Every computer needs a timer mechanism (called a computer clock) to keep track of current time and also For various accounting purposes such as calculating the time spent by a process in CPU utilization, disk I/O and so on, so that the corresponding user can be charged properly.
In a distributed system, an application may have processes that concurrently run on multiple nodes of the system. For correct results, several such distributed applications require that the clocks of the nodes are subchronised with each other.
For example, for a distributed-on line reservation system to be fair, the only remaining seat booked almost simultaneously from two different nodes should be offered to the client who booked first, even if the time different between the two bookings is very small. It may not be possible to guarantee this if the clocks of the nodes of the system are not synchronized. In a distributed system, synchronized clocks also enable one to measure the duration of distributed activities that start on one node and terminate on another node, for instance calculating the time taken to transmit a message from one node to another at any arbitrary time. It is difficult to get the correct result in the case if the clocks of the sender and receiver nodes are not synchronized

There are several other applications of synchronized clocks in distributed systems. Some good examples of such applications may be found in [Liskov 1993].
The discussion above shows that it is the job of a distributed operating system designer to devise and use suitable algorithms for properly synchronizing the clocks of a distributed system. This section presents a description of such algorithms. However, for a better understanding of these algorithms, we will first discuss how computer clocks are implemented and what are the main issues in synchronizing the clocks of a distributed system?

A computer clock usually consists of three components –
a quartz crystal that oscillates at a well-defined frequency,
a counter register, and
a holding register.
The holding register is used to store a constant value that is decided based on the frequency of oscillation of the quartz crystal. That is, the value in the counter register is decremented by 1 for each oscillation of the quartz crystal. When the value of the counter register becomes zero, an interrupt is generated and its value is reinitialized to the value in the holding register. Each interrupt is called clock tick. The value in the holding register is chosen 60 so that on 60 clock ticks occur in a second.
CMOS RAM is also present in most of the machines which keeps the clock of the machine up-to-date even when the machine is switched off. When we consider one machine and one clock, then slight delay in the clock ticks over the period of time does not matter, but when we consider n computers having n crystals, all running at a slightly different time, then the clocks get out of sync over the period of time. This difference in time values is called clock skew.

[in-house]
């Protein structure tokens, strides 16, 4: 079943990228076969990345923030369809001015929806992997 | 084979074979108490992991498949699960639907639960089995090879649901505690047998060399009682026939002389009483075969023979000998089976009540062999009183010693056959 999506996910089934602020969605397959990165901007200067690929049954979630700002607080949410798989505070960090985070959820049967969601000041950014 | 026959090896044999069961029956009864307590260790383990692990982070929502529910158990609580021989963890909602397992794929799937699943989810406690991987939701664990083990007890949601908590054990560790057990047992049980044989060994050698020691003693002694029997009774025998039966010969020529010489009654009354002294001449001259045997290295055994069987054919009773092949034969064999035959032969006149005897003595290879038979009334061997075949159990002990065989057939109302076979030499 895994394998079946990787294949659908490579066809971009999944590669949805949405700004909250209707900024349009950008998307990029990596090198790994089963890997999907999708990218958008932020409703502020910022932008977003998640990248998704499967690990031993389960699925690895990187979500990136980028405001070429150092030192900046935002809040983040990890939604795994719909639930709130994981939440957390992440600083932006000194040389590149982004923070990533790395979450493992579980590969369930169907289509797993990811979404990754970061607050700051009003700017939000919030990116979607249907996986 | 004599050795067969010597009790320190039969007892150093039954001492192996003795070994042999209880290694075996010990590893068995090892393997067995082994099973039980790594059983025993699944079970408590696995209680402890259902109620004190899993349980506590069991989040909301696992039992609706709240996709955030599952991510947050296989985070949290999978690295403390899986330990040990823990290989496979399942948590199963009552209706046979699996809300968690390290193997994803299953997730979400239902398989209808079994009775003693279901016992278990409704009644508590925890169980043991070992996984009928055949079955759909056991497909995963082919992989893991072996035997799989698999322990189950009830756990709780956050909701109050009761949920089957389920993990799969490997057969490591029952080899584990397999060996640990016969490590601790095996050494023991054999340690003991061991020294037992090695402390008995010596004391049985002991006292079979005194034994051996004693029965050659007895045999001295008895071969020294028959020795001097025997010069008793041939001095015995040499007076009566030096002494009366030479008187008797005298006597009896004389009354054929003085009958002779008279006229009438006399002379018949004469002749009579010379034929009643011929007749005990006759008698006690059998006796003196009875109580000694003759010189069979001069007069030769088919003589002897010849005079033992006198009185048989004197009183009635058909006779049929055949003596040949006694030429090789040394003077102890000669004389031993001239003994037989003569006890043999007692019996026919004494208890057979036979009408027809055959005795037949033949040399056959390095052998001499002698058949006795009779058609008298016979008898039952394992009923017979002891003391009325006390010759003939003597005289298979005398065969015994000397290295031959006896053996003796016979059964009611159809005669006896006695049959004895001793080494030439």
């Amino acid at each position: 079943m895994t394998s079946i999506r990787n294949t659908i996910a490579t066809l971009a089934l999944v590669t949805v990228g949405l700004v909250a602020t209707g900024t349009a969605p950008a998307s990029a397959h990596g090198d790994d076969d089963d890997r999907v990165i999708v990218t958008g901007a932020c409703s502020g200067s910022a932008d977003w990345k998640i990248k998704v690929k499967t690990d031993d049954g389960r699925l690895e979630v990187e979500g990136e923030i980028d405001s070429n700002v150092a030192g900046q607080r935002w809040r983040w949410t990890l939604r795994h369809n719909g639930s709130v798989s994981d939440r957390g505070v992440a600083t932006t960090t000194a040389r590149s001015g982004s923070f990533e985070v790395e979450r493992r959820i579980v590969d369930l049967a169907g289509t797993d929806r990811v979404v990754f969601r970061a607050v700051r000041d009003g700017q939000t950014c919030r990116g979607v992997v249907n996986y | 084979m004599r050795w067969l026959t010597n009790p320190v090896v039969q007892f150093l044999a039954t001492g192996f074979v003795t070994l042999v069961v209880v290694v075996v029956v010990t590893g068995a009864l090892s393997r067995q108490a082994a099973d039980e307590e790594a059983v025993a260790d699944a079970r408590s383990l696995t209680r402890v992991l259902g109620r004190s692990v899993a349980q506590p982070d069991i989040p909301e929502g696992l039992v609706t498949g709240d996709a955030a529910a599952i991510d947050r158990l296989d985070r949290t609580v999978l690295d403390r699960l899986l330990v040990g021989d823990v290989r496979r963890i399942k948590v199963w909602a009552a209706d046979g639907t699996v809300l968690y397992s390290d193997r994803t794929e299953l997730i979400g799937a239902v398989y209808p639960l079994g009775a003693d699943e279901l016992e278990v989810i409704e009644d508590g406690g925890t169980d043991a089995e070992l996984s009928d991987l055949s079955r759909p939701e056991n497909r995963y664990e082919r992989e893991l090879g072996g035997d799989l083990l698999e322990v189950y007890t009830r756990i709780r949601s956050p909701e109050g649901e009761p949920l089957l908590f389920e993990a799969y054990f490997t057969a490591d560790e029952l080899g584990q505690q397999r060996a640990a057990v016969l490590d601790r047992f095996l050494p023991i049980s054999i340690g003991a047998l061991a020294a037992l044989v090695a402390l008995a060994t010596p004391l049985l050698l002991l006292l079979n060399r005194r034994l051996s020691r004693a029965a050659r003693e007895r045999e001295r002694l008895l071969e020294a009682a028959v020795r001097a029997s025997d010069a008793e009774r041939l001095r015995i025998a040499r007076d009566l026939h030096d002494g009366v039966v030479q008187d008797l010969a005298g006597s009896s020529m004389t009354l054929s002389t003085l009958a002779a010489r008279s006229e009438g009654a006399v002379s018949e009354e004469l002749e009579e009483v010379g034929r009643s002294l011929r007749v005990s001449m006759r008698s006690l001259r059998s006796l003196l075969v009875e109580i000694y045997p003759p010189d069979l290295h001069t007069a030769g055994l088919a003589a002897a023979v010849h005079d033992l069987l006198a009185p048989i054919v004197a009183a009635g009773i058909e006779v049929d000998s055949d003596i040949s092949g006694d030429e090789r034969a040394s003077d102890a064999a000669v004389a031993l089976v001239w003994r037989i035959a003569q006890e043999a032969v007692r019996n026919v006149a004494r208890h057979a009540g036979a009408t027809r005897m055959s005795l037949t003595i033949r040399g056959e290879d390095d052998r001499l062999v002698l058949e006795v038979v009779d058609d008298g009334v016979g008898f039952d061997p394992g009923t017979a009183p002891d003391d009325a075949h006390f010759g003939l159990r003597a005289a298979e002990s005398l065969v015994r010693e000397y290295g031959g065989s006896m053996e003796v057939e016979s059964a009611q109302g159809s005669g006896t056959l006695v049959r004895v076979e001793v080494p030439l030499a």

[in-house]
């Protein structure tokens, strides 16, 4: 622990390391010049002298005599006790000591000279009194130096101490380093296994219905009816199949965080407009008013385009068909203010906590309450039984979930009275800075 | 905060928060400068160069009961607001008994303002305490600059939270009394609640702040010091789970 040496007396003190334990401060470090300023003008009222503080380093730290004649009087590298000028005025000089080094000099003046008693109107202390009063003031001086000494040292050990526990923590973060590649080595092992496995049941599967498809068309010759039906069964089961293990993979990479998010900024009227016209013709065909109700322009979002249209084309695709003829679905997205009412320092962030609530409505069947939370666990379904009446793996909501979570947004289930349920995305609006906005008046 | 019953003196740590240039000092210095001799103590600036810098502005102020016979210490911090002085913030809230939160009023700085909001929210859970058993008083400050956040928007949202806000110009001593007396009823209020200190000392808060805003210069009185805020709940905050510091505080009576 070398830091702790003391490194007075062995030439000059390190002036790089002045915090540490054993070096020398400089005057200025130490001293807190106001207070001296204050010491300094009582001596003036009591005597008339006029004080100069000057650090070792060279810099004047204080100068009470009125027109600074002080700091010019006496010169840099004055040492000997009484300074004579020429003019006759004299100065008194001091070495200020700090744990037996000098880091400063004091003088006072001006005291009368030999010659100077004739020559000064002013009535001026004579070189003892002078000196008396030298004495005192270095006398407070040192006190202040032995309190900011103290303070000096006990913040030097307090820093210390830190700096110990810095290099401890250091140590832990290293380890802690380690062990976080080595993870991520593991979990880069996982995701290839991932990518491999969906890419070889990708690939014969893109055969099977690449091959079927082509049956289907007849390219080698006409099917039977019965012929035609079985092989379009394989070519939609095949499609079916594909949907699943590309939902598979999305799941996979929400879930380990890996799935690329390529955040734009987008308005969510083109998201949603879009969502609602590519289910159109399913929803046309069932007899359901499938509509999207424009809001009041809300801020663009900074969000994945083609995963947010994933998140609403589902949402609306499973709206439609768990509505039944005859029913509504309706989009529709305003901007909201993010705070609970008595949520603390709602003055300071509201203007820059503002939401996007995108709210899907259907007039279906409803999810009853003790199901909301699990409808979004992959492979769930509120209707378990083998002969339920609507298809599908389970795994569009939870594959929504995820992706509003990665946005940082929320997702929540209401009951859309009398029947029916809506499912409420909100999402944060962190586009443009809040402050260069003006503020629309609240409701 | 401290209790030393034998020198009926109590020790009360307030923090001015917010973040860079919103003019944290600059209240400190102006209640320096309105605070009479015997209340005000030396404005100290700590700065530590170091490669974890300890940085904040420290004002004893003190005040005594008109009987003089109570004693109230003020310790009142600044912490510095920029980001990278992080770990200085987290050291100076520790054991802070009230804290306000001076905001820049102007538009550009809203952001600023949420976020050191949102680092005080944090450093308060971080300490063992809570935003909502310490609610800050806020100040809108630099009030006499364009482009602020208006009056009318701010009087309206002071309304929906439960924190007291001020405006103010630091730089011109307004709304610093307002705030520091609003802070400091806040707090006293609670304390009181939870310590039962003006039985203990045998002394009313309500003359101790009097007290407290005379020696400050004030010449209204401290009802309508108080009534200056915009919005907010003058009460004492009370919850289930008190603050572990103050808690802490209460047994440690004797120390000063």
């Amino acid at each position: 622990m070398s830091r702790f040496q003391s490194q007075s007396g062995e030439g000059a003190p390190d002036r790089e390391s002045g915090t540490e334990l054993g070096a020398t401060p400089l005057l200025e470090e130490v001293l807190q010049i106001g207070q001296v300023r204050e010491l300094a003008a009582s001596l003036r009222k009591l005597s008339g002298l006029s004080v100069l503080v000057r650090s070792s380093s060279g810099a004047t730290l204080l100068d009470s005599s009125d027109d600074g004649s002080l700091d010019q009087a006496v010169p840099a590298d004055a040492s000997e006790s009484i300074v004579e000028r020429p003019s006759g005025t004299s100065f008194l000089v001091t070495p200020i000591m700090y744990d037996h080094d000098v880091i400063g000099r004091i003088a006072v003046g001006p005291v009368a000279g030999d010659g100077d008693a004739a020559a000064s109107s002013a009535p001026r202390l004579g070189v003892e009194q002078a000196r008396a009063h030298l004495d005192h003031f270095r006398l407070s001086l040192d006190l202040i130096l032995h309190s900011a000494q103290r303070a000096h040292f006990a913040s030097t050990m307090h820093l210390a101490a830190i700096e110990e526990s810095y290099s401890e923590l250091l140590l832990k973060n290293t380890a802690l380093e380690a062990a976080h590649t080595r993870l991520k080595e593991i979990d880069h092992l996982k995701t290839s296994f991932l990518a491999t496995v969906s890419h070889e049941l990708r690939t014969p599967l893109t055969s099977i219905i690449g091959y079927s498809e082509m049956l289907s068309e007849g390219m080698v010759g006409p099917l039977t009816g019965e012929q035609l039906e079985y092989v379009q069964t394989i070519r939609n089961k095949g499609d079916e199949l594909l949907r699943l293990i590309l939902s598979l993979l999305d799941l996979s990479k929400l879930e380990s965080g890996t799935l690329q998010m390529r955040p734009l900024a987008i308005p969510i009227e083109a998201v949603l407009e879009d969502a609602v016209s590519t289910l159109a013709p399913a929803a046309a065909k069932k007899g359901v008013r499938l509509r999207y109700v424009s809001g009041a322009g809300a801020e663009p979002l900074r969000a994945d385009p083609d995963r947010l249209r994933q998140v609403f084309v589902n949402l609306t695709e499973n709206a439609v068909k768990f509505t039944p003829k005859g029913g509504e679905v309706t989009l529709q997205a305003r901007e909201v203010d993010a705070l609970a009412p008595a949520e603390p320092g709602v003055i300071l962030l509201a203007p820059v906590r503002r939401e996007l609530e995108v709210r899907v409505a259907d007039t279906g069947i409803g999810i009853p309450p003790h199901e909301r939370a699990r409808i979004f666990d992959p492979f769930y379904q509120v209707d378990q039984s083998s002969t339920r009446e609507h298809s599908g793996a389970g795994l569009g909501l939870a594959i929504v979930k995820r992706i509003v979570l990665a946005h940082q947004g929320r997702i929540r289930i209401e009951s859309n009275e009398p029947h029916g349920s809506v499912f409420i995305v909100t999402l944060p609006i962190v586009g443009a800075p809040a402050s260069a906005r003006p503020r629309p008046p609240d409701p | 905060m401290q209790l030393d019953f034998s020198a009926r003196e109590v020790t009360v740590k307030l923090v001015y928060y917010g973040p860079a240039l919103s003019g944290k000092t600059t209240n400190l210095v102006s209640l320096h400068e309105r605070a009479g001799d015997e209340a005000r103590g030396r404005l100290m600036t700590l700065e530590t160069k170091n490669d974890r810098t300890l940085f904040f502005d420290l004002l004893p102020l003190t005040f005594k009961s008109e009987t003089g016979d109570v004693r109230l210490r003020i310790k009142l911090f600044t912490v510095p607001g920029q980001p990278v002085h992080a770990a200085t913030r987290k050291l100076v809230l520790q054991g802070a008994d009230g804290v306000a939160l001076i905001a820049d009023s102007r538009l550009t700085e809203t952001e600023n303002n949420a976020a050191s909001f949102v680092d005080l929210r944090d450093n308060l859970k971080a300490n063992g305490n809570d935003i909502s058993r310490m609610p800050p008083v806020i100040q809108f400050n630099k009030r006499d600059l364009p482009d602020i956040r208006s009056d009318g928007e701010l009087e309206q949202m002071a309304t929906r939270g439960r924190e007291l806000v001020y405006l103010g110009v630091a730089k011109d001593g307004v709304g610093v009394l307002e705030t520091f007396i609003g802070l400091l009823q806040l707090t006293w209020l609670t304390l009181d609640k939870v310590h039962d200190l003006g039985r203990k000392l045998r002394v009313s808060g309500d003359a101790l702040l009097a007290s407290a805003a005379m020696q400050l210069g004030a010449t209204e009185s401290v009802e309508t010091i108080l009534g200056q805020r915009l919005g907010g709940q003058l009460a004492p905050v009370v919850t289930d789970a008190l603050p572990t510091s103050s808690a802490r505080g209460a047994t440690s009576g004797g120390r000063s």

Tool Ordering of Events:
We have seen how a system of clocks satisfying the clock condition can be used to order the events of a system based on the happened before relationship among the events. We simply need to order the events by the times at which they occur. However that the happened before relation is only a partial ordering on the set of all events in the system. With this event ordering scheme, it is possible that two events a and b that are not related by the happened before relation (either directly or indirectly) may have the same timestamps associated with them. For instance, if events a and b happen respectively in processes P1 and P2 , when the clocks of both processes show exactly the same time (Say 100), both events will have a timestamp of 100. In this situation, nothing can be said about the order of the two events. Therefore, for total ordering on the set of all system events an additional requirement is desirable. No two events ever occur all exactly the same time. To fulfill this requirement, Namport proposed the use of any arbitrary total ordering of the processes. For example, process identity numbers may be used to break ties and to create a total ordering on events. For instance, in the situation described above, the timestamps associated with events a and b will be 100.001 and 100.002, respectively, where the process identity numbers of processes P1 and P2 are 001 and 002 respectively. Using this method, we now have a way to assign a unique timestamp to each event in a distributed system to provide a total ordering of all events in the system.

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